National Security

Another weekend in Dallas, another round of massive used CD purchases. Everything from Frank Gambale to Sloan was part of the $1-3 haul. I also got some random things without cases – like Disc 1 of Prince’s Sign o the Times. Plus my office got an award! We’re an award-winning form now. Pictures should be here next week.

In other news, let’s talk about these box cutters that keep finding their way onto planes.

Are box cutters still dangerous? Prior to the morning of September 1, 2001, the purpose of a box cutter as a terrorist weapon was to keep the passengers at bay while the pilot changes course and takes the plane somewhere else to land it. But on 9/11 a new paradigm in warfare emerged: kamikaze terrorism. Using a commercial airliner as a giant missile had never really been done before, at least in the U.S. Previously, the standard counter-terrorism procedure in the case of a hijacking was to deal with the terrorist’s demands; but when a terrorist has no demands…all bets are off.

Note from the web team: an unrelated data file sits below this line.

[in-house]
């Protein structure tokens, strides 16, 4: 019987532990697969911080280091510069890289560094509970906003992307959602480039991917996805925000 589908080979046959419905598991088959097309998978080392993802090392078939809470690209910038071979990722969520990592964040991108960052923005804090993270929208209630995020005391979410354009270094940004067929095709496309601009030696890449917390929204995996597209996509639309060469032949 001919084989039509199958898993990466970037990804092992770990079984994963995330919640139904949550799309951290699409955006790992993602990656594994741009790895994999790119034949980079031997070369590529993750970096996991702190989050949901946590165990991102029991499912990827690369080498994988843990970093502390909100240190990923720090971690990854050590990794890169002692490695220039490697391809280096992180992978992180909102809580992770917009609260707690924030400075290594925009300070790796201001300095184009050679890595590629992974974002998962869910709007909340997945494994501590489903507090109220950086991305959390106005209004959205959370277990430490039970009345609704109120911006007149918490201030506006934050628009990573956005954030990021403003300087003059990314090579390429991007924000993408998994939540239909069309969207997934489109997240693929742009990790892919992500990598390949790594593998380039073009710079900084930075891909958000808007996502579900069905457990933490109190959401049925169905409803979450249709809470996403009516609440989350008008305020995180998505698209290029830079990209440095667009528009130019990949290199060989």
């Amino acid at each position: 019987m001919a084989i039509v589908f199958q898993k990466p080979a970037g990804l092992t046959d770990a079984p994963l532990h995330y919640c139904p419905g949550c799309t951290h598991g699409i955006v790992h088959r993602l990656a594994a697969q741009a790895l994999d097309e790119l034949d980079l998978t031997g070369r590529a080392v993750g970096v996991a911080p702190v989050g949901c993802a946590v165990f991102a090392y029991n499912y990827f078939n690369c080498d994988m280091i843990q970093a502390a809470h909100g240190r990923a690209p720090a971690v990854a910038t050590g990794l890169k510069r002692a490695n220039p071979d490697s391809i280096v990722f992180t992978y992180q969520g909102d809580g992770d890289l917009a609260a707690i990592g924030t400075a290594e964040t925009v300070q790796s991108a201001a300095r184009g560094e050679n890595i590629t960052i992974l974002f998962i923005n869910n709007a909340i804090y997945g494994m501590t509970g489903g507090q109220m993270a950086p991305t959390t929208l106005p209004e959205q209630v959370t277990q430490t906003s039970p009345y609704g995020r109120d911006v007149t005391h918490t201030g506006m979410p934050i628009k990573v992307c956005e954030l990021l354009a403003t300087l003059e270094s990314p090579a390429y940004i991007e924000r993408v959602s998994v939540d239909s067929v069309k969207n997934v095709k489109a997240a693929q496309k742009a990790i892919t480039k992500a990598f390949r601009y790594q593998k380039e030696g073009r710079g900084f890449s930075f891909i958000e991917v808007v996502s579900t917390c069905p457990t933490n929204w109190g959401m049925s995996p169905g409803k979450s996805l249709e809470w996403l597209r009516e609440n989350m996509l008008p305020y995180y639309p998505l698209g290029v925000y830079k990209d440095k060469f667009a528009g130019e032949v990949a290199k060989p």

I’d be willing to wager that from now on any American passenger involved in a hijacking will automatically assume that their plane will be used as a suicide bomb and thus retaliate against any terrorist. With this assumption, they can be easily motivated to overtake their captors because the passengers will always outnumber the terrorists. No box cutter can stop a mob of passengers dedicated to survival. Plus that mob will always be angry at the murders of 9/11. I know I will. I’d much rather die fighting on a plane that crashes into a field in Pennsylvania than die crashing into a building.

Prior to 9/11 there was a measure of trust, however small, that a terrorist would eventually land a plane safely; otherwise why would he be on the plane? Terrorists used to have demands. Now there’s no guarantee. I honestly don’t think we’ll see another suicide hijacking after what we’ve learned. Those aboard United Flight 93 learned very quickly how to combat this new terrorist tactic, and they successfully avoided the greater horrors of Washington and New York by attacking their enemies and crashing their plane near Shanksville, PA. Humans adapt that quickly.